thread: 2009-04-30 : Magical Magic

On 2009-05-01, Moreno R. wrote:

Hi Vincent!

You wrote: "I didn't play any old school games until Ben ran D&D for me at GenCon '07. Since then I ran some D&D and some Storming the Wizard's Tower. I understand that lots and lots of people have had different - worse - experiences with D&D than I have. At the risk of, I dunno, I think that it's significant that I played D&D for the first time as an adult, with adult friends. Sometimes when I hear about people's experiences with D&D, I can't tell what's D&D and what's teenage interpersonal jockeying and bullying wearing D&D's clothing."

I heard a lot of horror stories about playing D&D with teenagers, too, but I started plating D&D when I was 22 years old, and with people of my age or older (the GM was over 30). And I observed that exact same behavior every time a new GM started (me included): at first, they would try to inject magic, mystery, detailed descriptions in the scenes...  then, after a while (depending from the person, from a few minutes to a few months) the grinding of having to add all that stuff by yourself, with very little effect on the game, turned the gameplay into this: "you enter a 3x3 room. There are 2 gnolls. Roll for initiative"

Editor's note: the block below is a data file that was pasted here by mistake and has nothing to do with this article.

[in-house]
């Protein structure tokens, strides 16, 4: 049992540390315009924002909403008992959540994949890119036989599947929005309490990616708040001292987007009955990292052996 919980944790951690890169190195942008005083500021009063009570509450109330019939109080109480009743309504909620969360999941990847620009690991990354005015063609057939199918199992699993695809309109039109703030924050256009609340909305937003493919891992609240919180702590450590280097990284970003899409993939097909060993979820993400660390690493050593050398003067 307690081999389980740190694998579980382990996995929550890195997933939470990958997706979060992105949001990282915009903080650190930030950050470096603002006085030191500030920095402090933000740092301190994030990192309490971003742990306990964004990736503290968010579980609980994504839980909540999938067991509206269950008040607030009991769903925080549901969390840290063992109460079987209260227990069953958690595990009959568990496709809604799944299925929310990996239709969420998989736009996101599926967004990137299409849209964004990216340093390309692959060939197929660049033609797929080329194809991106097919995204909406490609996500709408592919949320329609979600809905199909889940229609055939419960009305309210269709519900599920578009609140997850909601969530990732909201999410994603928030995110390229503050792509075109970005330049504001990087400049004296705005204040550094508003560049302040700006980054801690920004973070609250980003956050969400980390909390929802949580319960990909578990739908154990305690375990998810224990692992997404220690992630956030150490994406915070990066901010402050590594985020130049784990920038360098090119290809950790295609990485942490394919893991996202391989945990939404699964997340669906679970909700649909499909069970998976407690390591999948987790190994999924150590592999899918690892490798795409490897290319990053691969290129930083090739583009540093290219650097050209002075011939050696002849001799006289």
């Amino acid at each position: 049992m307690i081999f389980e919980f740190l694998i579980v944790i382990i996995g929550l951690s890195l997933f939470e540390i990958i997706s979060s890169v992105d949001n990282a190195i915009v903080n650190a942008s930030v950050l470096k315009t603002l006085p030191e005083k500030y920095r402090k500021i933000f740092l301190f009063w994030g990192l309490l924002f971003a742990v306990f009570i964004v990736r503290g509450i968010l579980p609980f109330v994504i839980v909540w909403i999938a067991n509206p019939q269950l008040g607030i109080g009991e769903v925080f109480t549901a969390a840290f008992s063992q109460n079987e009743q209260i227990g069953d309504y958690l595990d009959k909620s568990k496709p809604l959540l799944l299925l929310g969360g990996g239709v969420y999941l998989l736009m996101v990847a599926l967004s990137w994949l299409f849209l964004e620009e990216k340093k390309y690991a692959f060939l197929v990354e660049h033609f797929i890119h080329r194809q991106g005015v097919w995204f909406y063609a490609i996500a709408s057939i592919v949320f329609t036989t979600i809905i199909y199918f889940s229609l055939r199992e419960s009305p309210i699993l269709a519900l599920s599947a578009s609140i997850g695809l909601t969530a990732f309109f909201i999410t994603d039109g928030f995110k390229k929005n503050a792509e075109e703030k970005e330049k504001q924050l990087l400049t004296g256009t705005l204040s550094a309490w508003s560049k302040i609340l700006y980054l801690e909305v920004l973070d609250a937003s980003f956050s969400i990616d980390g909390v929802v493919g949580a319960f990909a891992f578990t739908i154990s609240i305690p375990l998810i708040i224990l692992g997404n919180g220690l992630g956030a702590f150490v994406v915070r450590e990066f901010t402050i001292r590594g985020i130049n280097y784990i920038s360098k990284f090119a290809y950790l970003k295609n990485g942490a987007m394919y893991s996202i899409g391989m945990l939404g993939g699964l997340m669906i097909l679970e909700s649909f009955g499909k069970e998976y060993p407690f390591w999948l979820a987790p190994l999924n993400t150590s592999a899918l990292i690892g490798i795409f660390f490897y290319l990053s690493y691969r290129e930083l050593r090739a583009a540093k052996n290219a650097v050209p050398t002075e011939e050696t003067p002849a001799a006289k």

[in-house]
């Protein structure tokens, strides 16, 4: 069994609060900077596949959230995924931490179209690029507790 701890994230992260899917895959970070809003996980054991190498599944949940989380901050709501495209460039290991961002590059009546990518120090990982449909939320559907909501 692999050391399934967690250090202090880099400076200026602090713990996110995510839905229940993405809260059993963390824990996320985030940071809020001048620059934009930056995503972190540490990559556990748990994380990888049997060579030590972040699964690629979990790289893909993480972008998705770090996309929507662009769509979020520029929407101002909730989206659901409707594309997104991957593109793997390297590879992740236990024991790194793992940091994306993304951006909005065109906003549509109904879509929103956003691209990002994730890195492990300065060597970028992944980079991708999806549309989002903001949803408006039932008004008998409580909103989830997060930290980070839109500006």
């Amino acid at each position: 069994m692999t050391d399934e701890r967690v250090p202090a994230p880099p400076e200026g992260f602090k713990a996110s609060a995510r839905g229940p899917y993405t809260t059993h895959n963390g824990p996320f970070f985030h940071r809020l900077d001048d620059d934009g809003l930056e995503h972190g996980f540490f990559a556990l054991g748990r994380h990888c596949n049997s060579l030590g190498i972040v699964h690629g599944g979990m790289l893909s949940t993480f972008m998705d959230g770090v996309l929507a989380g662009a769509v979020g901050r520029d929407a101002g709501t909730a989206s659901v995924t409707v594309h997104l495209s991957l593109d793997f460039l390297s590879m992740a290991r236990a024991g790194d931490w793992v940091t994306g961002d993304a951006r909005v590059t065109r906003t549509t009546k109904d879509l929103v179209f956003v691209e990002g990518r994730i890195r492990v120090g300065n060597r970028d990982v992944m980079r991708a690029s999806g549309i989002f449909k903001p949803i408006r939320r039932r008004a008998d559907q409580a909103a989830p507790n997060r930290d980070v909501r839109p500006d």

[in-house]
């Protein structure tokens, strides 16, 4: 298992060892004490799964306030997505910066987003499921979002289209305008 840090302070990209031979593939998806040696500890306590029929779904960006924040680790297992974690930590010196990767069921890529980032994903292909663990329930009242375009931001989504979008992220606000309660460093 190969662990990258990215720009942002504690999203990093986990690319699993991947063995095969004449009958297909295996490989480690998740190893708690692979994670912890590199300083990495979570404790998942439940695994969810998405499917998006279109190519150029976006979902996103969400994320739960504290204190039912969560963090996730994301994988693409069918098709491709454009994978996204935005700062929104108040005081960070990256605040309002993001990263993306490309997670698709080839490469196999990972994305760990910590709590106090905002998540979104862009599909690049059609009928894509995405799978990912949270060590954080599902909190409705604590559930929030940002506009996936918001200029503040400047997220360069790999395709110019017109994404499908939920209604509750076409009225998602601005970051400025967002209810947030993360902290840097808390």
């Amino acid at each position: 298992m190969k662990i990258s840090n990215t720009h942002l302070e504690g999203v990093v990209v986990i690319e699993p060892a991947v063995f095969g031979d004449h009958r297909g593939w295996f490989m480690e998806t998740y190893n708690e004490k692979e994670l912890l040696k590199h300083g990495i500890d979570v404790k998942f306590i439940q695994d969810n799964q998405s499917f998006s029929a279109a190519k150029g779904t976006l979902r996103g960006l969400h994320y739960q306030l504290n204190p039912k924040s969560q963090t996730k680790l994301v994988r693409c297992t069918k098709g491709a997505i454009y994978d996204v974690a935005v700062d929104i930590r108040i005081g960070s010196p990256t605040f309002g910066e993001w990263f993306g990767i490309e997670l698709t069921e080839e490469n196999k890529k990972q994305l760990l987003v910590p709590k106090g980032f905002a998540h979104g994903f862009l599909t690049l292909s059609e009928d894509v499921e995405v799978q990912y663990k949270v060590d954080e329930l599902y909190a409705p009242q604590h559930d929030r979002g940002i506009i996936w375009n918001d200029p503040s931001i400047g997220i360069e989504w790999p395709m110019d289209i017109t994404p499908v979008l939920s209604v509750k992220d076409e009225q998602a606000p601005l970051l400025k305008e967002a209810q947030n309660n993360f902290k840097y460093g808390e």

I think you are missing a vital factor: the group role in reinforcing, caring for and rewarding the work the GM do in being a "traditional" GM. You probably did it when you played without even thinking about it, but there is nothing in "old-style" gaming that address this. Without that, EVERYONE burn out.

People don't miss the "magic" of OTHER previous group: they usually miss the magic they felt in the SAME group, with the same GM, with the same game, in the same game world, at first, before all the GMs burned out.


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